Wheels in motion: Daniel Shy, alumnus and Goodyear engineer, rolls through master’s program in College of Engineering

Daniel Shy enjoys the rare distinction of having actually reinvented the wheel – and the rarer distinction of having done it three times.

“While reinventing the wheel is no easy task, my name is on three wheel patents,” says Shy, who has spent the past three decades reinventing himself and his future, like an ever-sleeker, stronger wheel, rolling on an ageless road.

Sometime Air Force serviceman, carpenter, engineer and businessman, he is now a part-time master’s student in the College of Engineering at The University of Akron (UA), while he works full-time as a technical account manager and senior customer engineer at the nearby Goodyear Tire & Rubber Co.

Daniel Shy, a College of Engineering student at UA

Daniel Shy, a Goodyear engineer, is looking forward to embracing his “role as an industry expert” after earning his master’s degree in engineering at UA.

Fittingly, he works on a road called “Innovation Way,” in the hub that is the company’s global headquarters. He says that, over the past few years, he has seen his influence and confidence grow, like radiating spokes, thanks to the Master of Science in Engineering (M.S.E.) program at UA.

“Nearing the completion of the program, I now have a confidence that I did not have before,” says (the not-so-shy) Shy, who expects to graduate this summer, having spent the past 27 years working for various companies, mostly supplying truck wheels to vehicle manufacturers.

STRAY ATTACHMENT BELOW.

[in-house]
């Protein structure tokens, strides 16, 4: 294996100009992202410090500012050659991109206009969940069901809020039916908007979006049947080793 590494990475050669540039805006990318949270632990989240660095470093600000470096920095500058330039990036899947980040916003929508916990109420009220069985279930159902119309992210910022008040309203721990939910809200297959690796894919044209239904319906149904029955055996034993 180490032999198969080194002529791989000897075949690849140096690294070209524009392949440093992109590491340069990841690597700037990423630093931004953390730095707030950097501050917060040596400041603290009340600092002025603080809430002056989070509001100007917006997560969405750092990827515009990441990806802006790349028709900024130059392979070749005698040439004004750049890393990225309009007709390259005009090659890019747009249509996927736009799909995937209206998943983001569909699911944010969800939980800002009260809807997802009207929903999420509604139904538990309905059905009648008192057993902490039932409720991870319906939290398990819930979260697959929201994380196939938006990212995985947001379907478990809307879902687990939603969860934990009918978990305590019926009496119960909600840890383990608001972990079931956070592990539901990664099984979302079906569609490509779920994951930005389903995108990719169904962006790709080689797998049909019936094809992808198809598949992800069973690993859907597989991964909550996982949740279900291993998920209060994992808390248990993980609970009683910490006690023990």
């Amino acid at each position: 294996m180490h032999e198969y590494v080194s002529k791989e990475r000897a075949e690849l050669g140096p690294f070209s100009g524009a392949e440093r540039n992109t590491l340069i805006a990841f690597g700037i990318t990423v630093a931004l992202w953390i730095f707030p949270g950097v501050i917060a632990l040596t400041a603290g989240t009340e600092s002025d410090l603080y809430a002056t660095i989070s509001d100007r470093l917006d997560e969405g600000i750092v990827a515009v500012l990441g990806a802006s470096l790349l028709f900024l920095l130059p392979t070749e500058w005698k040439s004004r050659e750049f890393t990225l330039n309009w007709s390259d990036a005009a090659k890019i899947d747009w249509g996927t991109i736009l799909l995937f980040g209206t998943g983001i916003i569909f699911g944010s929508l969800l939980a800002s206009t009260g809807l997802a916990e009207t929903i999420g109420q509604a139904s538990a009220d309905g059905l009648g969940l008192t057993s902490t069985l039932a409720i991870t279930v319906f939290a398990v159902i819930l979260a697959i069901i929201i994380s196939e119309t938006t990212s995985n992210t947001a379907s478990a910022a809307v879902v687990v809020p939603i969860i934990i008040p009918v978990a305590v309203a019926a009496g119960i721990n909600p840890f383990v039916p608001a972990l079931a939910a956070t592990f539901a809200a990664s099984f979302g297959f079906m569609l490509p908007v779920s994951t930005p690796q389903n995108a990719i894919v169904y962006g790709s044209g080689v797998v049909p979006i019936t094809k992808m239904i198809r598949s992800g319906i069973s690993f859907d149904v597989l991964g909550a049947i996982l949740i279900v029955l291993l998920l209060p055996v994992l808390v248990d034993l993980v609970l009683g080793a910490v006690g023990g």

“I see evidence of this increased confidence in my visits to trucking fleets to solve problems they have with tires and wheels,” he continues. “Executives and directors of trucking fleets have a reputation for being, well, intimidating. When I consider my encounters with them that occurred five years ago to those of today, I am far more successful today because of my ability to not only diagnose and solve the problem, but to deliver the message with the confidence of an industry expert.

“My journey in the master’s program has given me greater depth and breadth of technical knowledge. It seems that my customers and coworkers will come to me for advice more often and respect my recommendations, and I have seen a similar respect from colleagues at industry consortiums.”

When Shy began working at Goodyear in 2011, after the economic recession has closed the plant where had been working, he found that about half of his coworkers had master’s degrees, and about “one-sixth” had doctorates.

“I went from being the technical product expert to becoming the ‘new guy who needs to be trained,’” he says. “I was making trips to trucking fleets to solve tire problems, and customer expectations were high. I needed to ramp up my tire expertise, and fast.”

Shy, who earned his bachelor’s in engineering from UA in 1992, remembers driving past his alma mater on his way to work – thinking the school might be the “ramp” that could elevate him from “new guy” to master.